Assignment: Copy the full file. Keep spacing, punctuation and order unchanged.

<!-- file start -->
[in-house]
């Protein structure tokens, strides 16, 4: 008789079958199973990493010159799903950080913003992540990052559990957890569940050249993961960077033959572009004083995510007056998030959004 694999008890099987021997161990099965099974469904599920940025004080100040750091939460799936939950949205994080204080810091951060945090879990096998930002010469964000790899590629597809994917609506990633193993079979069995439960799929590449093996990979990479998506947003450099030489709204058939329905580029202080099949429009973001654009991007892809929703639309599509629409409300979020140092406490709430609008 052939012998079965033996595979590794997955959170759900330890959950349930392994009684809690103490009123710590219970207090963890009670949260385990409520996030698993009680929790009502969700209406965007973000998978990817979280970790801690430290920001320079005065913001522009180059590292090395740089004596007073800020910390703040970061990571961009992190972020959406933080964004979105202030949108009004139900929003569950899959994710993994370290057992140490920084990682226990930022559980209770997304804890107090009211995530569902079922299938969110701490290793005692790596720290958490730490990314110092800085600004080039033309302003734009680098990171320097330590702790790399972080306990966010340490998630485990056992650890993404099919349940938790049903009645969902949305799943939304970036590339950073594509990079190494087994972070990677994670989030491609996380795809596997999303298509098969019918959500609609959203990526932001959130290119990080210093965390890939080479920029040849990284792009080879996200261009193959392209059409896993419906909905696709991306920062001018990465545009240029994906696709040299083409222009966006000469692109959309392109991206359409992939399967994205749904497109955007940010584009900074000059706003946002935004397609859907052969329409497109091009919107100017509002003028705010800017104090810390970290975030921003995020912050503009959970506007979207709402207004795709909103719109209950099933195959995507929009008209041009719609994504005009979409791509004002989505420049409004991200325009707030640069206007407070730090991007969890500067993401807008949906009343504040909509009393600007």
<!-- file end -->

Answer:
[in-house]
């Protein structure tokens, strides 16, 4: 008789079958199973990493010159799903950080913003992540990052559990957890569940050249993961960077033959572009004083995510007056998030959004 694999008890099987021997161990099965099974469904599920940025004080100040750091939460799936939950949205994080204080810091951060945090879990096998930002010469964000790899590629597809994917609506990633193993079979069995439960799929590449093996990979990479998506947003450099030489709204058939329905580029202080099949429009973001654009991007892809929703639309599509629409409300979020140092406490709430609008 052939012998079965033996595979590794997955959170759900330890959950349930392994009684809690103490009123710590219970207090963890009670949260385990409520996030698993009680929790009502969700209406965007973000998978990817979280970790801690430290920001320079005065913001522009180059590292090395740089004596007073800020910390703040970061990571961009992190972020959406933080964004979105202030949108009004139900929003569950899959994710993994370290057992140490920084990682226990930022559980209770997304804890107090009211995530569902079922299938969110701490290793005692790596720290958490730490990314110092800085600004080039033309302003734009680098990171320097330590702790790399972080306990966010340490998630485990056992650890993404099919349940938790049903009645969902949305799943939304970036590339950073594509990079190494087994972070990677994670989030491609996380795809596997999303298509098969019918959500609609959203990526932001959130290119990080210093965390890939080479920029040849990284792009080879996200261009193959392209059409896993419906909905696709991306920062001018990465545009240029994906696709040299083409222009966006000469692109959309392109991206359409992939399967994205749904497109955007940010584009900074000059706003946002935004397609859907052969329409497109091009919107100017509002003028705010800017104090810390970290975030921003995020912050503009959970506007979207709402207004795709909103719109209950099933195959995507929009008209041009719609994504005009979409791509004002989505420049409004991200325009707030640069206007407070730090991007969890500067993401807008949906009343504040909509009393600007």